Back to my other point, yes the 920B Tacoma and 930B 4Runner are similar vehicles indeed, but that CarBuzz rendering comes the closest of all of them. If artists start basing their renderings on the 2024 Tacoma, with added signature C-Plllar and an upright D-Pillar (unlike Sequoia), they'll have a very good idea of the 2025 4Runner.
Hopefully Toyota remembered the signature C pillar and the vertical D pillar (to facilitate the roll down rear glass). The C pillar was one of the things I knew I had to get right when designing my Lego 4Runner.


That reminds me, I need to buy some bricks to rebuild my Lego 4Runner to match my '23 Pro in Solar Octane. Right now, it is built to match the red '16 Trail.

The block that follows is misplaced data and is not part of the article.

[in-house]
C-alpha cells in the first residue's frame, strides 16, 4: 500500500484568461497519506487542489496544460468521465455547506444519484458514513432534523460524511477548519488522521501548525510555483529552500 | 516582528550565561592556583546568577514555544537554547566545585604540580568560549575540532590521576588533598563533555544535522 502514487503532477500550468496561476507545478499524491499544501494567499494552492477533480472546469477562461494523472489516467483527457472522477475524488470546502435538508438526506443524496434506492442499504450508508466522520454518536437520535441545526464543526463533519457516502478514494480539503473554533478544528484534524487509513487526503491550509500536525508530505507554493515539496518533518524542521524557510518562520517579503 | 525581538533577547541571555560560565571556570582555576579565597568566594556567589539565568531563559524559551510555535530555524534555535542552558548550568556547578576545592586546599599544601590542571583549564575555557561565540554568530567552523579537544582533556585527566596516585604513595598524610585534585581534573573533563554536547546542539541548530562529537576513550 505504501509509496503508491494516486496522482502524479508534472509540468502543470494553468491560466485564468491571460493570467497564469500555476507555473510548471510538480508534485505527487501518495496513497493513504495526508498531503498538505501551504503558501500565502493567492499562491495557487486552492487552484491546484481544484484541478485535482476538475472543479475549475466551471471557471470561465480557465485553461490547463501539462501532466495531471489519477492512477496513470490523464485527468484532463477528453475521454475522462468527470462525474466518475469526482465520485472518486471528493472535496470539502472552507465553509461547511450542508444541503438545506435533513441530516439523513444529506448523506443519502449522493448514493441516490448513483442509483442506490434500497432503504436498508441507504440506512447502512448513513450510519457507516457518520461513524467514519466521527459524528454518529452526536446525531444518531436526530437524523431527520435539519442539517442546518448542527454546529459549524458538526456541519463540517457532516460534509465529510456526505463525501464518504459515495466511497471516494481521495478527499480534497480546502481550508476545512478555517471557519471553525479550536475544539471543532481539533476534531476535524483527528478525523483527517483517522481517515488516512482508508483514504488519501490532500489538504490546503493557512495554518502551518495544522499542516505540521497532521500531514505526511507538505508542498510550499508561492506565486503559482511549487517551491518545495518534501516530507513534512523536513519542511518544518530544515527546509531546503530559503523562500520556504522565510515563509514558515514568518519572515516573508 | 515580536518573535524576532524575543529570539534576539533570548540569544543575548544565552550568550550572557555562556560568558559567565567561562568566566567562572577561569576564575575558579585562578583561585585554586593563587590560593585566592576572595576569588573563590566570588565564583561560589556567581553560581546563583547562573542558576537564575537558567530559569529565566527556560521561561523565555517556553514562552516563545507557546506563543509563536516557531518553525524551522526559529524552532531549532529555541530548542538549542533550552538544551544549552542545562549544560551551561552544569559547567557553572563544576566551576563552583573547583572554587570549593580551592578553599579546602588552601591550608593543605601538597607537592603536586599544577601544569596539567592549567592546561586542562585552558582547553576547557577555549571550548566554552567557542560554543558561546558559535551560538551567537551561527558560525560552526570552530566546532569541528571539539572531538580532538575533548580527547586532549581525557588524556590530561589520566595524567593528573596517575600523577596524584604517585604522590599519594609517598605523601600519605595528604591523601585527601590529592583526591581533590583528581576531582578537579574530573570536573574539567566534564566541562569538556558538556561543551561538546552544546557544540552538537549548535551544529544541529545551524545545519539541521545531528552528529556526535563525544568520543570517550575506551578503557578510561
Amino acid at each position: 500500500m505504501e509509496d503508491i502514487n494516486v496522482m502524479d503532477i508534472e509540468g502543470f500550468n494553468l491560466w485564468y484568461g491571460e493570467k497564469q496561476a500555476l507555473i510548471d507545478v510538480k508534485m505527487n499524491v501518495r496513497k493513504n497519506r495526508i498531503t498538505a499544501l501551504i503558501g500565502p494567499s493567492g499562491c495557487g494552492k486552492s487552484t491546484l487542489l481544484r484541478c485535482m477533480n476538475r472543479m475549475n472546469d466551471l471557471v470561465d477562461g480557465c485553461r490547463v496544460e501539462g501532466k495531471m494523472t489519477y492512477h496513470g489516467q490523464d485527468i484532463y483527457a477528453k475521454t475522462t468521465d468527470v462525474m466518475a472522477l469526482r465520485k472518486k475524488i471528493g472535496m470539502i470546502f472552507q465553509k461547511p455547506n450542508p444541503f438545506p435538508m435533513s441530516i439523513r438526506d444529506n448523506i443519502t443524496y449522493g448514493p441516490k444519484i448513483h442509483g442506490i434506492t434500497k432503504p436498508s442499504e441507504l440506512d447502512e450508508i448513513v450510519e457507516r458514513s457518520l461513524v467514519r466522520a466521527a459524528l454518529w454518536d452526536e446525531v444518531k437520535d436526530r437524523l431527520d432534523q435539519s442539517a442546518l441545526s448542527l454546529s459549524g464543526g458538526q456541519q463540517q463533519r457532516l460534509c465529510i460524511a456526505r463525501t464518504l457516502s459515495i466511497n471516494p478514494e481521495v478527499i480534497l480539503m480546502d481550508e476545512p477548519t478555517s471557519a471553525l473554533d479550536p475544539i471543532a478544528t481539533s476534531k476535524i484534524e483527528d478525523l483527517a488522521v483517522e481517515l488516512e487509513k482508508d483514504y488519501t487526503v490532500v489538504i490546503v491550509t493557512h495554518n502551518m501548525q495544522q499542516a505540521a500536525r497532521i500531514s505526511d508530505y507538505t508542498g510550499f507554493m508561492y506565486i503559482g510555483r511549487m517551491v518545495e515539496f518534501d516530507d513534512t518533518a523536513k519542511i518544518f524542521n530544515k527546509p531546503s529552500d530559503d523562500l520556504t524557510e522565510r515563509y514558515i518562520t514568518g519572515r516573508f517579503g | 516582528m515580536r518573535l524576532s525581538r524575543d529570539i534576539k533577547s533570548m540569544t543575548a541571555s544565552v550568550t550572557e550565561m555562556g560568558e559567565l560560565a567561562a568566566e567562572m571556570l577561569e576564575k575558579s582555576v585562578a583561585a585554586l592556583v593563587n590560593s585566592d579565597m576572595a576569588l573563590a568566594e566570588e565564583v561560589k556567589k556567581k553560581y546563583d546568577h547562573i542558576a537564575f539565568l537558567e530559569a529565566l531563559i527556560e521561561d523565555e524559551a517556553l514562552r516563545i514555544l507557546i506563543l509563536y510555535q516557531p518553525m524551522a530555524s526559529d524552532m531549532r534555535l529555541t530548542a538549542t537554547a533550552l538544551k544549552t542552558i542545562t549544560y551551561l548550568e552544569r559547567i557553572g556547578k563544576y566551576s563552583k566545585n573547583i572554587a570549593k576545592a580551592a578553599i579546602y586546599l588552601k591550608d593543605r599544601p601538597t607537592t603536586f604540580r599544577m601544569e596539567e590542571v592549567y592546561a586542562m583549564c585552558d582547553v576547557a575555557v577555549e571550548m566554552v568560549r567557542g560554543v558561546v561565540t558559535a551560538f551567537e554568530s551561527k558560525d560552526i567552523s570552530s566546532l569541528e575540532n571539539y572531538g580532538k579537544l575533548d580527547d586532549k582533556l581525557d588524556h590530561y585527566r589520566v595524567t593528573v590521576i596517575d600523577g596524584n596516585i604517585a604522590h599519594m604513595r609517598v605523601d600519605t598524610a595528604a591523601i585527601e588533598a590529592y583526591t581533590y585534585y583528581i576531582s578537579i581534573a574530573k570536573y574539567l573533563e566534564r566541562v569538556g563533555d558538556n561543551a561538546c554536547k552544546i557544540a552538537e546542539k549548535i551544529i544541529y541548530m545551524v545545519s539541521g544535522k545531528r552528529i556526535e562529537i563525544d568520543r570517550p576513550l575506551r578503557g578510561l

ssun30

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I just realized how genius that wireless charging pad design is.

In my BMW, there is a sophisticated adjustable frame held by springs to hold the phone in place on the charging pad. It's very carefully engineered so that it holds the phone well. It has a dampened rebound so when you take the phone out, the edges won't slam into your finger. Problem is, whenever a phone is upgraded, it gets bigger, and it won't fit in.

Toyota: a rubber band.
 

NomadDan

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It looks almost like a rust color, which I’m not a fan of. Maybe it’ll look better with better lighting or in person.